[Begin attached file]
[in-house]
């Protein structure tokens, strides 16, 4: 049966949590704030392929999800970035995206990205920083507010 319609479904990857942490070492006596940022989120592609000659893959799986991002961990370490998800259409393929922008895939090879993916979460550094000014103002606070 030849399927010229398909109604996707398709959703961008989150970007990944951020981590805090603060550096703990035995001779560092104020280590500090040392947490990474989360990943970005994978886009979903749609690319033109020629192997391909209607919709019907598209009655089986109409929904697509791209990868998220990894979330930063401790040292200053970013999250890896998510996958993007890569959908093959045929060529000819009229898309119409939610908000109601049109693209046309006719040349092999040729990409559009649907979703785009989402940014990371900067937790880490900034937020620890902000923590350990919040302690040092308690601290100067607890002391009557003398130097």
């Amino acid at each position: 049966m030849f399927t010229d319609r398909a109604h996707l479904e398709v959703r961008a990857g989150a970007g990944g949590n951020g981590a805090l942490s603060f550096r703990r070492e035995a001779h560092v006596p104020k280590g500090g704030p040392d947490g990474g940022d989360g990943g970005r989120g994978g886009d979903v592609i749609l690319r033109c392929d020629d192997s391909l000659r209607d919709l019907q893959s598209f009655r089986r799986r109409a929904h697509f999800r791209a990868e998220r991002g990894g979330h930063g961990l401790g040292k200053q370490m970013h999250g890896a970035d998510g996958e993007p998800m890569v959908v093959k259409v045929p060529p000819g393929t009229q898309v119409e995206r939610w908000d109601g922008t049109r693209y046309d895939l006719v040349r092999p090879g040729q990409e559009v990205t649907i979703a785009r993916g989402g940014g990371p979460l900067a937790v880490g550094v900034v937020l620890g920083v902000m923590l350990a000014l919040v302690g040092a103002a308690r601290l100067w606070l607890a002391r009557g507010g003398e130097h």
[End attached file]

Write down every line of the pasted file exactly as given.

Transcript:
[in-house]
């Protein structure tokens, strides 16, 4: 049966949590704030392929999800970035995206990205920083507010 319609479904990857942490070492006596940022989120592609000659893959799986991002961990370490998800259409393929922008895939090879993916979460550094000014103002606070 030849399927010229398909109604996707398709959703961008989150970007990944951020981590805090603060550096703990035995001779560092104020280590500090040392947490990474989360990943970005994978886009979903749609690319033109020629192997391909209607919709019907598209009655089986109409929904697509791209990868998220990894979330930063401790040292200053970013999250890896998510996958993007890569959908093959045929060529000819009229898309119409939610908000109601049109693209046309006719040349092999040729990409559009649907979703785009989402940014990371900067937790880490900034937020620890902000923590350990919040302690040092308690601290100067607890002391009557003398130097």
């Amino acid at each position: 049966m030849f399927t010229d319609r398909a109604h996707l479904e398709v959703r961008a990857g989150a970007g990944g949590n951020g981590a805090l942490s603060f550096r703990r070492e035995a001779h560092v006596p104020k280590g500090g704030p040392d947490g990474g940022d989360g990943g970005r989120g994978g886009d979903v592609i749609l690319r033109c392929d020629d192997s391909l000659r209607d919709l019907q893959s598209f009655r089986r799986r109409a929904h697509f999800r791209a990868e998220r991002g990894g979330h930063g961990l401790g040292k200053q370490m970013h999250g890896a970035d998510g996958e993007p998800m890569v959908v093959k259409v045929p060529p000819g393929t009229q898309v119409e995206r939610w908000d109601g922008t049109r693209y046309d895939l006719v040349r092999p090879g040729q990409e559009v990205t649907i979703a785009r993916g989402g940014g990371p979460l900067a937790v880490g550094v900034v937020l620890g920083v902000m923590l350990a000014l919040v302690g040092a103002a308690r601290l100067w606070l607890a002391r009557g507010g003398e130097h």